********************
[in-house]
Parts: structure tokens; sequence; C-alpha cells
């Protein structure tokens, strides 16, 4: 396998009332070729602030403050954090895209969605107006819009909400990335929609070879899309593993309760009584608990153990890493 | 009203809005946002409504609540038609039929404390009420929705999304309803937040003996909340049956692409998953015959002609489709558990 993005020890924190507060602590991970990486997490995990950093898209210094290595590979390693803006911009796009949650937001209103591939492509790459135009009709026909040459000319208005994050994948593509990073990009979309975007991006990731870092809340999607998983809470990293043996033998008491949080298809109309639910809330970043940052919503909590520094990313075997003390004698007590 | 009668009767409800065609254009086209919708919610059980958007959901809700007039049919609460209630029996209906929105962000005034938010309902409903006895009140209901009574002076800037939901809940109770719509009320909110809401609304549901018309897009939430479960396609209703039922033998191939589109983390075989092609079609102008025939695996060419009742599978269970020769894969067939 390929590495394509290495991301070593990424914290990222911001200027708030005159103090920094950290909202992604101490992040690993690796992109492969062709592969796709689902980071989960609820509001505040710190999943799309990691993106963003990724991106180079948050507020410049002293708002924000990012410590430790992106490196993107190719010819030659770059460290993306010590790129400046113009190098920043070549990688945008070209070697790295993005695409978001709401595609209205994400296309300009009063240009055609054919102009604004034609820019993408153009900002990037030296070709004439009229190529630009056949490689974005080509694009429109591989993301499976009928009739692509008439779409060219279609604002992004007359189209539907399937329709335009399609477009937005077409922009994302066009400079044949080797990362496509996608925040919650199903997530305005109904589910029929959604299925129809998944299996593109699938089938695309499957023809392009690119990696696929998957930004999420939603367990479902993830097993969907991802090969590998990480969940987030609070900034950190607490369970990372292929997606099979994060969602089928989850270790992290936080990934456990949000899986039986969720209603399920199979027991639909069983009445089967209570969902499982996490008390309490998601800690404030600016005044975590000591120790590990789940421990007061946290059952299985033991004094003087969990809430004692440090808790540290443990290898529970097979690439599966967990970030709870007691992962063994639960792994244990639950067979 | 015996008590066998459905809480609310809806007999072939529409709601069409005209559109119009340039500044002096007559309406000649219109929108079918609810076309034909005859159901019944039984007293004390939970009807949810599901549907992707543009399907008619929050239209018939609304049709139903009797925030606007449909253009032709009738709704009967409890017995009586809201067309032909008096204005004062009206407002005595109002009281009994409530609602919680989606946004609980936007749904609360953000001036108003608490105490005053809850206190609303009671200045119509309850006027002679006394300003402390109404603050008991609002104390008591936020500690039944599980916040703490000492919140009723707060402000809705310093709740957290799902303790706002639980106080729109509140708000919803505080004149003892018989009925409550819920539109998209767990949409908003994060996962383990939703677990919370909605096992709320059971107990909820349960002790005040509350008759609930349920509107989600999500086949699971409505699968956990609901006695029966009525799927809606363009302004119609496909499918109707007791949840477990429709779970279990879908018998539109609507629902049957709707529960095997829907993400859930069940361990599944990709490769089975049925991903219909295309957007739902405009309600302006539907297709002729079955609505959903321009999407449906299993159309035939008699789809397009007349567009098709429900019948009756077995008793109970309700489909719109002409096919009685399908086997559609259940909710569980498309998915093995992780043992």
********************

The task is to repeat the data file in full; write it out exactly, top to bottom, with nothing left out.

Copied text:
[in-house]
Parts: structure tokens; sequence; C-alpha cells
């Protein structure tokens, strides 16, 4: 396998009332070729602030403050954090895209969605107006819009909400990335929609070879899309593993309760009584608990153990890493 | 009203809005946002409504609540038609039929404390009420929705999304309803937040003996909340049956692409998953015959002609489709558990 993005020890924190507060602590991970990486997490995990950093898209210094290595590979390693803006911009796009949650937001209103591939492509790459135009009709026909040459000319208005994050994948593509990073990009979309975007991006990731870092809340999607998983809470990293043996033998008491949080298809109309639910809330970043940052919503909590520094990313075997003390004698007590 | 009668009767409800065609254009086209919708919610059980958007959901809700007039049919609460209630029996209906929105962000005034938010309902409903006895009140209901009574002076800037939901809940109770719509009320909110809401609304549901018309897009939430479960396609209703039922033998191939589109983390075989092609079609102008025939695996060419009742599978269970020769894969067939 390929590495394509290495991301070593990424914290990222911001200027708030005159103090920094950290909202992604101490992040690993690796992109492969062709592969796709689902980071989960609820509001505040710190999943799309990691993106963003990724991106180079948050507020410049002293708002924000990012410590430790992106490196993107190719010819030659770059460290993306010590790129400046113009190098920043070549990688945008070209070697790295993005695409978001709401595609209205994400296309300009009063240009055609054919102009604004034609820019993408153009900002990037030296070709004439009229190529630009056949490689974005080509694009429109591989993301499976009928009739692509008439779409060219279609604002992004007359189209539907399937329709335009399609477009937005077409922009994302066009400079044949080797990362496509996608925040919650199903997530305005109904589910029929959604299925129809998944299996593109699938089938695309499957023809392009690119990696696929998957930004999420939603367990479902993830097993969907991802090969590998990480969940987030609070900034950190607490369970990372292929997606099979994060969602089928989850270790992290936080990934456990949000899986039986969720209603399920199979027991639909069983009445089967209570969902499982996490008390309490998601800690404030600016005044975590000591120790590990789940421990007061946290059952299985033991004094003087969990809430004692440090808790540290443990290898529970097979690439599966967990970030709870007691992962063994639960792994244990639950067979 | 015996008590066998459905809480609310809806007999072939529409709601069409005209559109119009340039500044002096007559309406000649219109929108079918609810076309034909005859159901019944039984007293004390939970009807949810599901549907992707543009399907008619929050239209018939609304049709139903009797925030606007449909253009032709009738709704009967409890017995009586809201067309032909008096204005004062009206407002005595109002009281009994409530609602919680989606946004609980936007749904609360953000001036108003608490105490005053809850206190609303009671200045119509309850006027002679006394300003402390109404603050008991609002104390008591936020500690039944599980916040703490000492919140009723707060402000809705310093709740957290799902303790706002639980106080729109509140708000919803505080004149003892018989009925409550819920539109998209767990949409908003994060996962383990939703677990919370909605096992709320059971107990909820349960002790005040509350008759609930349920509107989600999500086949699971409505699968956990609901006695029966009525799927809606363009302004119609496909499918109707007791949840477990429709779970279990879908018998539109609507629902049957709707529960095997829907993400859930069940361990599944990709490769089975049925991903219909295309957007739902405009309600302006539907297709002729079955609505959903321009999407449906299993159309035939008699789809397009007349567009098709429900019948009756077995008793109970309700489909719109002409096919009685399908086997559609259940909710569980498309998915093995992780043992």